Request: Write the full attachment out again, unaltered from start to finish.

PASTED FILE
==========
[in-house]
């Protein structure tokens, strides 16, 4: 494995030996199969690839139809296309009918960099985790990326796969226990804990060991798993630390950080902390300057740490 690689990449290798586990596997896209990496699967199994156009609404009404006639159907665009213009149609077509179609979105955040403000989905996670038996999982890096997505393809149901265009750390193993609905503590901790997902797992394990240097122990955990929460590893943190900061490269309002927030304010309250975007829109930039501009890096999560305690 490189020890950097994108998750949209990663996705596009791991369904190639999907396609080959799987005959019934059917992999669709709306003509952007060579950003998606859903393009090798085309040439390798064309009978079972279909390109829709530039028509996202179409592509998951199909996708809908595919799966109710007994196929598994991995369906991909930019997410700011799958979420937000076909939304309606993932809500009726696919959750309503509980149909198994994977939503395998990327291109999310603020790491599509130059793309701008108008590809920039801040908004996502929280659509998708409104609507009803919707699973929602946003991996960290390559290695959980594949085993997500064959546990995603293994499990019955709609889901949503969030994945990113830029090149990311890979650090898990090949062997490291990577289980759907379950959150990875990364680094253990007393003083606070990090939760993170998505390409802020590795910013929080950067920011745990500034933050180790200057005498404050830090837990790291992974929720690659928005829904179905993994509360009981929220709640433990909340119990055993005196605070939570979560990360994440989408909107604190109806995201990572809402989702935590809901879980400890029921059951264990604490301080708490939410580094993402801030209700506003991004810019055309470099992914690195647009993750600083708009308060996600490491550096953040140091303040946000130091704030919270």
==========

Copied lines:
[in-house]
């Protein structure tokens, strides 16, 4: 494995030996199969690839139809296309009918960099985790990326796969226990804990060991798993630390950080902390300057740490 690689990449290798586990596997896209990496699967199994156009609404009404006639159907665009213009149609077509179609979105955040403000989905996670038996999982890096997505393809149901265009750390193993609905503590901790997902797992394990240097122990955990929460590893943190900061490269309002927030304010309250975007829109930039501009890096999560305690 490189020890950097994108998750949209990663996705596009791991369904190639999907396609080959799987005959019934059917992999669709709306003509952007060579950003998606859903393009090798085309040439390798064309009978079972279909390109829709530039028509996202179409592509998951199909996708809908595919799966109710007994196929598994991995369906991909930019997410700011799958979420937000076909939304309606993932809500009726696919959750309503509980149909198994994977939503395998990327291109999310603020790491599509130059793309701008108008590809920039801040908004996502929280659509998708409104609507009803919707699973929602946003991996960290390559290695959980594949085993997500064959546990995603293994499990019955709609889901949503969030994945990113830029090149990311890979650090898990090949062997490291990577289980759907379950959150990875990364680094253990007393003083606070990090939760993170998505390409802020590795910013929080950067920011745990500034933050180790200057005498404050830090837990790291992974929720690659928005829904179905993994509360009981929220709640433990909340119990055993005196605070939570979560990360994440989408909107604190109806995201990572809402989702935590809901879980400890029921059951264990604490301080708490939410580094993402801030209700506003991004810019055309470099992914690195647009993750600083708009308060996600490491550096953040140091303040946000130091704030919270």